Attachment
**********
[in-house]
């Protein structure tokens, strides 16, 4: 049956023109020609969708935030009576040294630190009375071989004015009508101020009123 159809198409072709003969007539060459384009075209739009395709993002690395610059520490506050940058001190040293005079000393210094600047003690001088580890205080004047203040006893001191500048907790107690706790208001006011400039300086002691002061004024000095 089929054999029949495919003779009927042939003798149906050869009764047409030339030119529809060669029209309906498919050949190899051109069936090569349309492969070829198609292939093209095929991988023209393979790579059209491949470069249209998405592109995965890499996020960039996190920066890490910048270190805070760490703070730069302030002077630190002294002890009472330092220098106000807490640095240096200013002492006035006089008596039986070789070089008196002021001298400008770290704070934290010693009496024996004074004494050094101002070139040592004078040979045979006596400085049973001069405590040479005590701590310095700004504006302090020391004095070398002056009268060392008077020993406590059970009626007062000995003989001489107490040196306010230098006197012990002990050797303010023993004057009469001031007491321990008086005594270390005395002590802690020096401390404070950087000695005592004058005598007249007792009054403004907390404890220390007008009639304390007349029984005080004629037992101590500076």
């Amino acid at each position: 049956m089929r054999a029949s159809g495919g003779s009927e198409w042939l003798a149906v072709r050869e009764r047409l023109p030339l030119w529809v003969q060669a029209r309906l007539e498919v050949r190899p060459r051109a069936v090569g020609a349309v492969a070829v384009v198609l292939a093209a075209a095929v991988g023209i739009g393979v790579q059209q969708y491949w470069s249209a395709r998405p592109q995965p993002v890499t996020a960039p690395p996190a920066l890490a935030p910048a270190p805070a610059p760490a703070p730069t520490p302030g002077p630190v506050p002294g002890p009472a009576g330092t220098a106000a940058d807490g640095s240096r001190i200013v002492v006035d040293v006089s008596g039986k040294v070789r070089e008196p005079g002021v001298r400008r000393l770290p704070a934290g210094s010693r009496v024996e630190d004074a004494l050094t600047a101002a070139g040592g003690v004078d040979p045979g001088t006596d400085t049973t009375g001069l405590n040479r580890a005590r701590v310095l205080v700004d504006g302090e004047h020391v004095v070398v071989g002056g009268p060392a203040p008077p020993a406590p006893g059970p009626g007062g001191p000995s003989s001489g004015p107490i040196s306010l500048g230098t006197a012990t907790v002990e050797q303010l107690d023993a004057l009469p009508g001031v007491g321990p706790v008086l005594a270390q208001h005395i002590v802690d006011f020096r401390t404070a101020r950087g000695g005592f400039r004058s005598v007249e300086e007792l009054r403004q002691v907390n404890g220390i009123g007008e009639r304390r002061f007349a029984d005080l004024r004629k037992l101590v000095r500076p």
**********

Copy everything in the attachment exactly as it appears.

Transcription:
[in-house]
């Protein structure tokens, strides 16, 4: 049956023109020609969708935030009576040294630190009375071989004015009508101020009123 159809198409072709003969007539060459384009075209739009395709993002690395610059520490506050940058001190040293005079000393210094600047003690001088580890205080004047203040006893001191500048907790107690706790208001006011400039300086002691002061004024000095 089929054999029949495919003779009927042939003798149906050869009764047409030339030119529809060669029209309906498919050949190899051109069936090569349309492969070829198609292939093209095929991988023209393979790579059209491949470069249209998405592109995965890499996020960039996190920066890490910048270190805070760490703070730069302030002077630190002294002890009472330092220098106000807490640095240096200013002492006035006089008596039986070789070089008196002021001298400008770290704070934290010693009496024996004074004494050094101002070139040592004078040979045979006596400085049973001069405590040479005590701590310095700004504006302090020391004095070398002056009268060392008077020993406590059970009626007062000995003989001489107490040196306010230098006197012990002990050797303010023993004057009469001031007491321990008086005594270390005395002590802690020096401390404070950087000695005592004058005598007249007792009054403004907390404890220390007008009639304390007349029984005080004629037992101590500076």
């Amino acid at each position: 049956m089929r054999a029949s159809g495919g003779s009927e198409w042939l003798a149906v072709r050869e009764r047409l023109p030339l030119w529809v003969q060669a029209r309906l007539e498919v050949r190899p060459r051109a069936v090569g020609a349309v492969a070829v384009v198609l292939a093209a075209a095929v991988g023209i739009g393979v790579q059209q969708y491949w470069s249209a395709r998405p592109q995965p993002v890499t996020a960039p690395p996190a920066l890490a935030p910048a270190p805070a610059p760490a703070p730069t520490p302030g002077p630190v506050p002294g002890p009472a009576g330092t220098a106000a940058d807490g640095s240096r001190i200013v002492v006035d040293v006089s008596g039986k040294v070789r070089e008196p005079g002021v001298r400008r000393l770290p704070a934290g210094s010693r009496v024996e630190d004074a004494l050094t600047a101002a070139g040592g003690v004078d040979p045979g001088t006596d400085t049973t009375g001069l405590n040479r580890a005590r701590v310095l205080v700004d504006g302090e004047h020391v004095v070398v071989g002056g009268p060392a203040p008077p020993a406590p006893g059970p009626g007062g001191p000995s003989s001489g004015p107490i040196s306010l500048g230098t006197a012990t907790v002990e050797q303010l107690d023993a004057l009469p009508g001031v007491g321990p706790v008086l005594a270390q208001h005395i002590v802690d006011f020096r401390t404070a101020r950087g000695g005592f400039r004058s005598v007249e300086e007792l009054r403004q002691v907390n404890g220390i009123g007008e009639r304390r002061f007349a029984d005080l004024r004629k037992l101590v000095r500076p």